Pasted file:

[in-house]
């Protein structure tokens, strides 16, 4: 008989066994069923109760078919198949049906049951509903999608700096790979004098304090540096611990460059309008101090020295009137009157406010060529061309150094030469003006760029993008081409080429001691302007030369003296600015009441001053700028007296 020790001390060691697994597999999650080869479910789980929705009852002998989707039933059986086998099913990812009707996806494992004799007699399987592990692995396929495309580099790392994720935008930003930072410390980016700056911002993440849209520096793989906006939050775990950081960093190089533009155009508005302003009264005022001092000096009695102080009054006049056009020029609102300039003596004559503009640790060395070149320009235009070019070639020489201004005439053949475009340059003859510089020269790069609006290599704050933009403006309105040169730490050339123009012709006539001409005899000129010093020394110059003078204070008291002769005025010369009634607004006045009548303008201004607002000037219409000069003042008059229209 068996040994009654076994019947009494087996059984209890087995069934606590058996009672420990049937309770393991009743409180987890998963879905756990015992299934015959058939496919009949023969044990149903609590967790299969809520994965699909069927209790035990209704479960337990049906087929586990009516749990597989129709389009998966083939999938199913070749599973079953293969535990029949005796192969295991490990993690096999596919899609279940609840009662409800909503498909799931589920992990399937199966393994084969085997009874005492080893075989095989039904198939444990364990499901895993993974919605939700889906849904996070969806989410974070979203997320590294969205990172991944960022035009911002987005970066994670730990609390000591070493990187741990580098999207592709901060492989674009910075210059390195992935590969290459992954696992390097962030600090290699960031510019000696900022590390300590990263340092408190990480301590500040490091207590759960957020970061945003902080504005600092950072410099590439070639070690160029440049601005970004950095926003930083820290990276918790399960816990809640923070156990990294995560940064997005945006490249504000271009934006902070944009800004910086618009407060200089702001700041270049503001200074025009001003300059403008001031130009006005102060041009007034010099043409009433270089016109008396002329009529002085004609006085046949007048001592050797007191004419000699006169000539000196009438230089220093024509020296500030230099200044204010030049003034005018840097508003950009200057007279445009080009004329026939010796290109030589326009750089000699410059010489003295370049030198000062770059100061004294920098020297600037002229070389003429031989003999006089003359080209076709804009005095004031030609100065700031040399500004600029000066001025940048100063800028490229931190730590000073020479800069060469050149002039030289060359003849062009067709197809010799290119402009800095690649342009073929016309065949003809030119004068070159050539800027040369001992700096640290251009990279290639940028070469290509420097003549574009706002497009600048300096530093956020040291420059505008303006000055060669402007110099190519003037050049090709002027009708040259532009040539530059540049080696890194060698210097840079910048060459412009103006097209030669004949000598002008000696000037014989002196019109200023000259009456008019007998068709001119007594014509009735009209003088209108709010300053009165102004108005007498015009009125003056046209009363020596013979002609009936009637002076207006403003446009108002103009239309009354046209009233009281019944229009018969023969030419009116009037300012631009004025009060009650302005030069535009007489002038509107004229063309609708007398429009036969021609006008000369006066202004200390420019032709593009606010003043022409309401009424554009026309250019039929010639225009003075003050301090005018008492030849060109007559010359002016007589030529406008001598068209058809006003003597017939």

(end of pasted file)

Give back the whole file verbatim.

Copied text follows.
[in-house]
């Protein structure tokens, strides 16, 4: 008989066994069923109760078919198949049906049951509903999608700096790979004098304090540096611990460059309008101090020295009137009157406010060529061309150094030469003006760029993008081409080429001691302007030369003296600015009441001053700028007296 020790001390060691697994597999999650080869479910789980929705009852002998989707039933059986086998099913990812009707996806494992004799007699399987592990692995396929495309580099790392994720935008930003930072410390980016700056911002993440849209520096793989906006939050775990950081960093190089533009155009508005302003009264005022001092000096009695102080009054006049056009020029609102300039003596004559503009640790060395070149320009235009070019070639020489201004005439053949475009340059003859510089020269790069609006290599704050933009403006309105040169730490050339123009012709006539001409005899000129010093020394110059003078204070008291002769005025010369009634607004006045009548303008201004607002000037219409000069003042008059229209 068996040994009654076994019947009494087996059984209890087995069934606590058996009672420990049937309770393991009743409180987890998963879905756990015992299934015959058939496919009949023969044990149903609590967790299969809520994965699909069927209790035990209704479960337990049906087929586990009516749990597989129709389009998966083939999938199913070749599973079953293969535990029949005796192969295991490990993690096999596919899609279940609840009662409800909503498909799931589920992990399937199966393994084969085997009874005492080893075989095989039904198939444990364990499901895993993974919605939700889906849904996070969806989410974070979203997320590294969205990172991944960022035009911002987005970066994670730990609390000591070493990187741990580098999207592709901060492989674009910075210059390195992935590969290459992954696992390097962030600090290699960031510019000696900022590390300590990263340092408190990480301590500040490091207590759960957020970061945003902080504005600092950072410099590439070639070690160029440049601005970004950095926003930083820290990276918790399960816990809640923070156990990294995560940064997005945006490249504000271009934006902070944009800004910086618009407060200089702001700041270049503001200074025009001003300059403008001031130009006005102060041009007034010099043409009433270089016109008396002329009529002085004609006085046949007048001592050797007191004419000699006169000539000196009438230089220093024509020296500030230099200044204010030049003034005018840097508003950009200057007279445009080009004329026939010796290109030589326009750089000699410059010489003295370049030198000062770059100061004294920098020297600037002229070389003429031989003999006089003359080209076709804009005095004031030609100065700031040399500004600029000066001025940048100063800028490229931190730590000073020479800069060469050149002039030289060359003849062009067709197809010799290119402009800095690649342009073929016309065949003809030119004068070159050539800027040369001992700096640290251009990279290639940028070469290509420097003549574009706002497009600048300096530093956020040291420059505008303006000055060669402007110099190519003037050049090709002027009708040259532009040539530059540049080696890194060698210097840079910048060459412009103006097209030669004949000598002008000696000037014989002196019109200023000259009456008019007998068709001119007594014509009735009209003088209108709010300053009165102004108005007498015009009125003056046209009363020596013979002609009936009637002076207006403003446009108002103009239309009354046209009233009281019944229009018969023969030419009116009037300012631009004025009060009650302005030069535009007489002038509107004229063309609708007398429009036969021609006008000369006066202004200390420019032709593009606010003043022409309401009424554009026309250019039929010639225009003075003050301090005018008492030849060109007559010359002016007589030529406008001598068209058809006003003597017939």